1.1. Static Performance Expectations

Chen (2007), Chen and Zimitat (2006), and McMahon (1992) reveal that international students’ expectations are highly affected by the reputation and the quality of the educational system in the host country. In many cases the serious weaknesses of the educational system in the home country may force students to pursue their studies abroad, and more specifically to countries with better economies and stronger reputation in the particular fields of their studies (Chen and Zimitat 2006). Pimpa (2005) specifies that international students with a major drive to study abroad are highly influenced by the educational system’s reputation, which is expressed through the quality criteria used in selecting a particular program choice. In such cases, the program choice is based on the university’s international image, and popularity for its quality standards (Pimpa 2005) and the availability of scholarships are the most influential drivers in their choices (McMahon 1992).

1.2. Interpersonal, Explicit and Implicit Expectations

However, particular attention should be paid to the suggestions of Su et al. (2016) who clarify that international students’ expectations are expressed mainly through self-definitional needs that reflect a desire for further personal and professional pursuit or growth. According to the findings of Borghi et al. (2016), Headar, Elaref and Yacout (2013), Parahoo, Harvey and Tamim (2013) and Bonaldo and Pereira (2016), self-definitional needs are affected by various cultural, psychographic, behavioral and demographic factors. In their findings, Borghi et al. (2016) support the argument that in many cases international students’ expectations reflect personal ideas and subjective views of what may happen upon registration in a program, predictions and personal thoughts of how things should be during studies, or personal and peer knowledge and experience from utilizing similar services. Consequently, the individual’s tacit cognition influences the post-purchase experience, the service quality perception and the evaluation of a utilized educational service (Mainardes, Alves, and Raposo 2013). The common understanding of what constitutes a study abroad along with students’ expectations from a program or service quality may vary drastically according to the students’ personal agendas, priorities and career aspirations (Anastasiou and Koumi 2018; Garbati and Rothschild 2016).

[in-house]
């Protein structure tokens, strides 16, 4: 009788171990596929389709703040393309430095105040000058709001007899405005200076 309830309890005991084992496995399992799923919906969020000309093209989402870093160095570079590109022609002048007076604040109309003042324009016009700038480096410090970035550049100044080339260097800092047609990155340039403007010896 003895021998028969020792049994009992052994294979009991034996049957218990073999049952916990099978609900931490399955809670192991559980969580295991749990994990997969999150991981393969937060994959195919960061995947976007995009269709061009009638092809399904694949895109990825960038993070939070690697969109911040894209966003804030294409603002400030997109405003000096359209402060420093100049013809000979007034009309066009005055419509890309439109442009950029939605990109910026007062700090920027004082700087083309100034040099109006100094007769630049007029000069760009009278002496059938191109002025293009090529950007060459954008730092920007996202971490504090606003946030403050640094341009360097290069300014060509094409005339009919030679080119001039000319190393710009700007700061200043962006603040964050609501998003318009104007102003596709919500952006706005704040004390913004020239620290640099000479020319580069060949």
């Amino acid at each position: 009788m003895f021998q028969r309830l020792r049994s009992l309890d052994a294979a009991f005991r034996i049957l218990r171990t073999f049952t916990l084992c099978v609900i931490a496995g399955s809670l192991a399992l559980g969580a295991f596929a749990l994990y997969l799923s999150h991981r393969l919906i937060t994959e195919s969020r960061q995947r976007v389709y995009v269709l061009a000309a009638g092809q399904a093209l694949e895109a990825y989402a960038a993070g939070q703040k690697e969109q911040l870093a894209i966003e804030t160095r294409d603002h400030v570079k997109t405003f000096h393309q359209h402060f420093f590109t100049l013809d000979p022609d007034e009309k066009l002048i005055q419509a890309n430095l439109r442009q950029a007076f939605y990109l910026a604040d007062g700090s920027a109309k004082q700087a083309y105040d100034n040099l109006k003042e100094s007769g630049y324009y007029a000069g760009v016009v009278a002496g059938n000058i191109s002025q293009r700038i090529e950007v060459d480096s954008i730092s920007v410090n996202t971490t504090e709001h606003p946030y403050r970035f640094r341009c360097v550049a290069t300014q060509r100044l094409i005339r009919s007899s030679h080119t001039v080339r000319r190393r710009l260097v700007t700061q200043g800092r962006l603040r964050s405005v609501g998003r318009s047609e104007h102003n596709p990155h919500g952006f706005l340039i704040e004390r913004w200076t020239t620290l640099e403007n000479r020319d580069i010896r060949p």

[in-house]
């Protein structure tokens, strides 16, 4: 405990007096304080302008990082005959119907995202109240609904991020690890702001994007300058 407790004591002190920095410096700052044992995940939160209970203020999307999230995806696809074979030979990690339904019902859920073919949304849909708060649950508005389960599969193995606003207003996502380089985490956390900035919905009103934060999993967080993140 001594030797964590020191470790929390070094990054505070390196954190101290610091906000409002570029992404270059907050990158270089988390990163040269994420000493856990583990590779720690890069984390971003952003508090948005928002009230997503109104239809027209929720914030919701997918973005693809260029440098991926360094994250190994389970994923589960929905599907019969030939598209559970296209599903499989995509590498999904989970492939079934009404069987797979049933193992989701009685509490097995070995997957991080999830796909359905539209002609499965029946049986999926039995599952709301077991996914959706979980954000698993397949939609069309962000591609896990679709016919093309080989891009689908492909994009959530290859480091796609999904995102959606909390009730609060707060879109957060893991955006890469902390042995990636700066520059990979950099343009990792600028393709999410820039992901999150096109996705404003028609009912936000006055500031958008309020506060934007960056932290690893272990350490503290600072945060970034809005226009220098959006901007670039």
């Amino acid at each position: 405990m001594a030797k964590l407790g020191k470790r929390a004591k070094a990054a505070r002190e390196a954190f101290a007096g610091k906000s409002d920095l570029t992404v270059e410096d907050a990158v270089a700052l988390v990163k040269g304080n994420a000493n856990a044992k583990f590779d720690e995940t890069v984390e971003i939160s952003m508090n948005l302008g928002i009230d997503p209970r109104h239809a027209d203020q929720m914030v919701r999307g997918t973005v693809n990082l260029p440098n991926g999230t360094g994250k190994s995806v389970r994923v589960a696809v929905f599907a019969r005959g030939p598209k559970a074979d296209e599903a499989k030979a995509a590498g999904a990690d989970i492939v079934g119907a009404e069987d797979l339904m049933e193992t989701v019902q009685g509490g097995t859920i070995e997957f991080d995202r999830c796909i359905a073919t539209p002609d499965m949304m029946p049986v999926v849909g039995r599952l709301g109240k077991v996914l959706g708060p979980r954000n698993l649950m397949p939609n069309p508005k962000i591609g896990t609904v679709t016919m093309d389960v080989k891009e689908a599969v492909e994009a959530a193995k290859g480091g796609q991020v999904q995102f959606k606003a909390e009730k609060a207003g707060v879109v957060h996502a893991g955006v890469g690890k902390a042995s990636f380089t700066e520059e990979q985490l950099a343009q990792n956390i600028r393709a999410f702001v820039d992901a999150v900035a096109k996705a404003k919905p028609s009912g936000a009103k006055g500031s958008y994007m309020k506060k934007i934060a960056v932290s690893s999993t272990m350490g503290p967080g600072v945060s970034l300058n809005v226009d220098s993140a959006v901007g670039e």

Furthermore, the pivotal marketing and promotional messages used by private colleges to highlight specific benefits to be gained from hospitality and tourism studies in the host country, in relation to a student’s personal agenda, may overshadow the actual purpose of studying abroad. The acquisition of innovative academic and advanced professional skills may become of secondary substance in the program’s promotion, turning out to be too complicated to communicate the actual meaning of the purpose and the outcome from studies abroad. This is happening due to the provision of insufficient, limited or well-controlled information by the colleges as international students, most of the times, lack relevant decision-making experience, mature judgment and good reflection regarding future career prospects or expectations from studies abroad (Anastasiou and Koumis 2018). Beyond the official announcement and warranty of the program’s accreditation by DI.P.A.E. (2018), which can be found on its official website, no warranty exists about the reliability of all other exchanged marketing or promotional information about the program’s quality, the various supportive services, the local living standards, or the social and cultural acceptance and openness of the host country (Chen 2007).